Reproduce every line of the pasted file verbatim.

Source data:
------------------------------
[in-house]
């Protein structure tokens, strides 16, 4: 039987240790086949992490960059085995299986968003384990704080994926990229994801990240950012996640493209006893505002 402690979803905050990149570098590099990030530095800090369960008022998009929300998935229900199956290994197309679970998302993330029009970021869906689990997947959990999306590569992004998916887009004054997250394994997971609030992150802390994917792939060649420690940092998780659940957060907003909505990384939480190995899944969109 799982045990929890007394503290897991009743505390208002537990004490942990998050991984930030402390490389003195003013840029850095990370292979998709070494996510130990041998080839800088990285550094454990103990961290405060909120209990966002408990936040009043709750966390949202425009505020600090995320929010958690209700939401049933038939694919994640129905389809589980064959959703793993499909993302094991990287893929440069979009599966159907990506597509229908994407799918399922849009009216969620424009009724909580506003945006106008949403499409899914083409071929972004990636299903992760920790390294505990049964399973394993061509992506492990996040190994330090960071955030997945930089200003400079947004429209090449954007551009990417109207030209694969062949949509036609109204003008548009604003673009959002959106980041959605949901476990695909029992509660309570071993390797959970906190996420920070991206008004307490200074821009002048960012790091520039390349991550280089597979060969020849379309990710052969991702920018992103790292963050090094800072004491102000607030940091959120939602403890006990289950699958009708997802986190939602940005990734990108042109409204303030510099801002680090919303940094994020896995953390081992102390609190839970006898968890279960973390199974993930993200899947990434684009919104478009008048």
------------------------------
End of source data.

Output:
[in-house]
């Protein structure tokens, strides 16, 4: 039987240790086949992490960059085995299986968003384990704080994926990229994801990240950012996640493209006893505002 402690979803905050990149570098590099990030530095800090369960008022998009929300998935229900199956290994197309679970998302993330029009970021869906689990997947959990999306590569992004998916887009004054997250394994997971609030992150802390994917792939060649420690940092998780659940957060907003909505990384939480190995899944969109 799982045990929890007394503290897991009743505390208002537990004490942990998050991984930030402390490389003195003013840029850095990370292979998709070494996510130990041998080839800088990285550094454990103990961290405060909120209990966002408990936040009043709750966390949202425009505020600090995320929010958690209700939401049933038939694919994640129905389809589980064959959703793993499909993302094991990287893929440069979009599966159907990506597509229908994407799918399922849009009216969620424009009724909580506003945006106008949403499409899914083409071929972004990636299903992760920790390294505990049964399973394993061509992506492990996040190994330090960071955030997945930089200003400079947004429209090449954007551009990417109207030209694969062949949509036609109204003008548009604003673009959002959106980041959605949901476990695909029992509660309570071993390797959970906190996420920070991206008004307490200074821009002048960012790091520039390349991550280089597979060969020849379309990710052969991702920018992103790292963050090094800072004491102000607030940091959120939602403890006990289950699958009708997802986190939602940005990734990108042109409204303030510099801002680090919303940094994020896995953390081992102390609190839970006898968890279960973390199974993930993200899947990434684009919104478009008048």